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Durov's theory of generalized rings also includes generalized fields (5.7.6), which are defined as generalized rings, which are not subtrivial and whose proper strict quotients are subtrivial. For example, a classical ring is a generalized field iff it is a classical field. Nonclassical examples include $F_1$ ("the field with one element"), $F_{\infty}$ ("the residue field of the valuation ring of $\mathbb{R}$") and $F_{\emptyset}$ (the initial field).

Now Durov mentions (6.1.16) that every generalized field $K$ embeds into its generalized ring of total fractions $K':=T^{-1} K$ and that $K'$ is a generalized field such that every non-zero element of $|K'|$ is invertible.

Question 1. Is there a generalized field $K$ such that $K \neq K'$, or in other words, such that not every non-zero element of $|K|$ is invertible?

Durov mentions (5.7.9) that this is unclear. I think that there should be a counterexample, but not within the generalized fields mentioned above.

Question 2. Does every non-subtrivial generalized domain $A$ embed into a generalized field?

Note that $A$ embeds into its total ring of fractions $A'$, which has again the property that every non-zero element of $|A'|$ is invertible, but it is not true in general that $A'$ is a generalized field ($A=\mathbb{F}_{\emptyset}[T]$ is easily seen to be a counterexample, here $|A| = \{T^n : n \in \mathbb{N}\}$ and $|T^{-1} A| = \{T^z : z \in \mathbb{Z}\}$ has lots of proper quotients).

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+1 For this amazingly fantastically cool reference! –  Dylan Wilson Jan 31 '12 at 9:15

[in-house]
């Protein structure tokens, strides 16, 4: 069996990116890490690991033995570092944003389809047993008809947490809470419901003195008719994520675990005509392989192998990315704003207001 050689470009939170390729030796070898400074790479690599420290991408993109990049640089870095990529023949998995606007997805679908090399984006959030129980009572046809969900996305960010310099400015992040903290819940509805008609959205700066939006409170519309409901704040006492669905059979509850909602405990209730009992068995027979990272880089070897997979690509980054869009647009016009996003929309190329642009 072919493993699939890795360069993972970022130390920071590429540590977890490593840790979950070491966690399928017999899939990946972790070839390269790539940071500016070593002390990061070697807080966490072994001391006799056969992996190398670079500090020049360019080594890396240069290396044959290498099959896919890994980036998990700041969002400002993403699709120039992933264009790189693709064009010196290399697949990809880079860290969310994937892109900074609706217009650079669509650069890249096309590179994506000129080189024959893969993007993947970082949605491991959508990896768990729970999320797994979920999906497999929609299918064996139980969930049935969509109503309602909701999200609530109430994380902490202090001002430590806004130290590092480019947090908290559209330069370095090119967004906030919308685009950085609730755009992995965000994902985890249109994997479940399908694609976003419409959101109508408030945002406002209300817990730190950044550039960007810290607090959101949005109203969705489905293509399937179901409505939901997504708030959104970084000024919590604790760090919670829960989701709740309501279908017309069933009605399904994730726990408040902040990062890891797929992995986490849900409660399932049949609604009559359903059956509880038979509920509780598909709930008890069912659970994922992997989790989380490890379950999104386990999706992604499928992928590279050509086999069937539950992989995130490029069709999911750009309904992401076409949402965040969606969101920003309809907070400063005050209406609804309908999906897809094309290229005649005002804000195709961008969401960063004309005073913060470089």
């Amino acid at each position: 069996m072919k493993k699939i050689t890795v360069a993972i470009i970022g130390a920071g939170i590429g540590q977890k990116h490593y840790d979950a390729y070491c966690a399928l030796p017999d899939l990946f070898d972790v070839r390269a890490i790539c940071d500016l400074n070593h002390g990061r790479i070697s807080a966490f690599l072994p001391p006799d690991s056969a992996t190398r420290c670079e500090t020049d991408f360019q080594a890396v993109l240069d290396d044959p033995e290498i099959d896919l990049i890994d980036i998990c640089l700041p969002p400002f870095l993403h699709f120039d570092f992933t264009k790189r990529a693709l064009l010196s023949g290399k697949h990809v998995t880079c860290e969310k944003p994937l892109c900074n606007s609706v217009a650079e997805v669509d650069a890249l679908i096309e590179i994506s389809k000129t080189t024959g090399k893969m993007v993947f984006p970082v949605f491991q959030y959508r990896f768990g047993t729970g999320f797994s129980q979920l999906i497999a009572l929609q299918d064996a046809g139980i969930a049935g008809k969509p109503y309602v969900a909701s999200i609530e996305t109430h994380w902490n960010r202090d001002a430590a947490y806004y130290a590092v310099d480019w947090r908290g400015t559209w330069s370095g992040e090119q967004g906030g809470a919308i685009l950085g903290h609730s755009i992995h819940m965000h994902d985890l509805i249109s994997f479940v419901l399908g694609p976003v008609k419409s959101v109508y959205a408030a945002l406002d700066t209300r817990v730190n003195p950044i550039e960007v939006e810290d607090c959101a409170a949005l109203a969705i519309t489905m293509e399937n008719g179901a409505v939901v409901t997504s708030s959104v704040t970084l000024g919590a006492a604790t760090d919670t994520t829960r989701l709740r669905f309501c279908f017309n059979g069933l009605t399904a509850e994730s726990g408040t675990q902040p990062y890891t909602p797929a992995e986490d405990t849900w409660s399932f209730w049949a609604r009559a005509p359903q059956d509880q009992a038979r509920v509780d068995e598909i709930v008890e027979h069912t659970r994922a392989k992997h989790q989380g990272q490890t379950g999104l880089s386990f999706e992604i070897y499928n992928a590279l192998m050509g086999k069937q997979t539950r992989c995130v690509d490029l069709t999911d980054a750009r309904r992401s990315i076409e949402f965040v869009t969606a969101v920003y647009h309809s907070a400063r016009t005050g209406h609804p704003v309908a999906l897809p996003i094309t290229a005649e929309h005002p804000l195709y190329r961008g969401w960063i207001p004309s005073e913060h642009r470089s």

I don't think the tag "universal algebra" is appropriate. –  Andreas Thom Jan 31 '12 at 9:44
@Dylon: Indeed, Durov's theory develops commutative algebra and algebraic geometry in an amazingly general framework (and not just for the sake of generality, the compactification of $\mathrm{Spec}(\mathbb{Z})$ is one of the main motivations) and unifies various theories which seemed to be independent from each other. Within the $F_1$-context it has already been cited many times, but generalized rings don't seem to be established yet. I hope that this will happen soon. –  Martin Brandenburg Jan 31 '12 at 9:46
@Andreas: On the one hand I agree that this is not classical universal algebra, on the other hand the category of generalized rings is a full subcategory of the category of algebraic monads, which is equivalent to the category of Lawvere theories - so we are in universal algebra. –  Martin Brandenburg Jan 31 '12 at 9:49
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